Thyroid UK
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Is it ok to take the pill and levothyroxine together?

Have had undwractive thyroid since March 2012 and after a number of changes in dose am on 50mcg levo. My major symptom without doubt is anxiety and althoug it has slughtly lessened recently with my change in dose, it still awful.

Have thought for a long time that it may be related to my female hormones as i also have other symptoms which match a list for being in the stage of perimenopause. Have persuaded my doctor to test my female hormones which i am having this week but during recent discussions, he suggested that depending on the results then one option could be the pill.

I asked him if this would be alright to take with my levo and was told yes. Something in the back of my kind however thinks there may be issues.

Can anyone give me some advice or first hand experience at all.?

Many thanks

3 Replies

First before dealing with the pill issue the 50mcg is a remarkably small dose and it may well be this small dose is responsible for your anxiety. Most people are started off on 50mcg, then after about 4 weeks another blood test is run and an increase in dosage is undertaken, and so on until the optimal dosage is reached. Doctors treat by the TSH and this should be at 1 or under when treated, certainly at or near the bottom of the reference range. It is very likely you need an increase in levo from your current low dose and this increase might alleviate your anxiety.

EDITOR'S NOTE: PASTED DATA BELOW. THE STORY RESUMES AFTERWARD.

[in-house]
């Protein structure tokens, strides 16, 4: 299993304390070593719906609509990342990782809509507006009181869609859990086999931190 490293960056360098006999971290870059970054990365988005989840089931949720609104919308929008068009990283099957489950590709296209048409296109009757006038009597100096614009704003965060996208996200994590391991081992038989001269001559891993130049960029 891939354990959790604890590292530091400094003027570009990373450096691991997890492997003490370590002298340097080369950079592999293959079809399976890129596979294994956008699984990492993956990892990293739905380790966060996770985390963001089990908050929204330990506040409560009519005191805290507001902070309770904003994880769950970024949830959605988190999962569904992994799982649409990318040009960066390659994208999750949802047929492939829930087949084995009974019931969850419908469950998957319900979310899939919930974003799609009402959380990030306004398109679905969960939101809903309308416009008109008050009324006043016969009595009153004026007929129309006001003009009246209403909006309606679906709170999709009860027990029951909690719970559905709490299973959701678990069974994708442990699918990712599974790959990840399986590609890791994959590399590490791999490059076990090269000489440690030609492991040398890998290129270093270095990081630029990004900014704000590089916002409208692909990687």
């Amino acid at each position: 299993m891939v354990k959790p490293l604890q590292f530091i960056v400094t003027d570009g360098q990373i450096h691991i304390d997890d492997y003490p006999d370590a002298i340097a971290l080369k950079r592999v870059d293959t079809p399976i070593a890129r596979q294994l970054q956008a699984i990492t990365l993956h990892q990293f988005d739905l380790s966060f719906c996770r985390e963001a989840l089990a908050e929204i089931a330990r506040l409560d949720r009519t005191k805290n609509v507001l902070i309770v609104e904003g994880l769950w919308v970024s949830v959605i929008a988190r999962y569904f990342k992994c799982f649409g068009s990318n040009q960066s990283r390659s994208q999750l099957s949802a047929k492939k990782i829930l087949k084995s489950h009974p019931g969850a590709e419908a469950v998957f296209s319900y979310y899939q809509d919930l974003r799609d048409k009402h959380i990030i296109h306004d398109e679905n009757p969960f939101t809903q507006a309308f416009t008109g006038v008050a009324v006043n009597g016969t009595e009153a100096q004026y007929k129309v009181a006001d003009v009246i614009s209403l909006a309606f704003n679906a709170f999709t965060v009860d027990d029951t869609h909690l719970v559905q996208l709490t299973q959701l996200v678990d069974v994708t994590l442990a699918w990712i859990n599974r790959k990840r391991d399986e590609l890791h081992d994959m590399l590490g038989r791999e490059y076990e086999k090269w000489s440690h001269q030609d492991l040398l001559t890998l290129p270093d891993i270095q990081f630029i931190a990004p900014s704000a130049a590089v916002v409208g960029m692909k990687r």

Your doctor is wrong in asserting estrogen therapy (ET) does not affect thyroxine levels in hypothyroid women, oral ET increases the need for thyroxine as oral ET raises levels of thyroxine binding globulin so increasing the bound fraction of Thyroxine (T4) and decreasing the FT4, which is the bio-active fraction of thyroxine, so the TSH is raised. It is to be hoped that he is not in charge of any woman taking oral ET who has had thyroid cancer as in that case the TSH absolutely must be suppressed, yet he appears not to know that oral ET will alter thyroxine levels whereas transdermal ET does not. He needs to read these papers.

Here is a reference from an impeccable source, the text might be hard work but the important bits are in the final Discussion.

and one also from an impeccable source which recommends transdermal ET as this delivery method does not affect the thyroxine binding globulin, please note the last sentence saying this. I say "impeccable source" as many doctors feel entitled to sneer at info from the internet but these are completely sneer-proof.

You do not quote any test results so please be aware that you are perfectly entitled to ask for and be given without demur printed out copies of any blood test. Sorry if you are aware of this. It is really advisable to start a file of blood tests, and record symptoms and drug dosages. Honest. I speak from two experiences of medical neglect.


Thanks for replying and for the information.

In terms of my levothyroxine levels - I originally started on 50mcg of levo and was on it for 6 weeks from diagnosis. I felt great but my doctor at the time didnt like my TSH level of 4 and said he would like it to be lower. He doubled my dose to 100mcg which didn't agree with me and was too high. I lowered my dose to 75mcg but still felt ill and at this dose it actually increased my anxiety to panic attack levels. Went to see an Endo who advised going back to my 50mcg as he thought I was only subclinical and that the dr had originally prescribed it to stop the onset of further problems.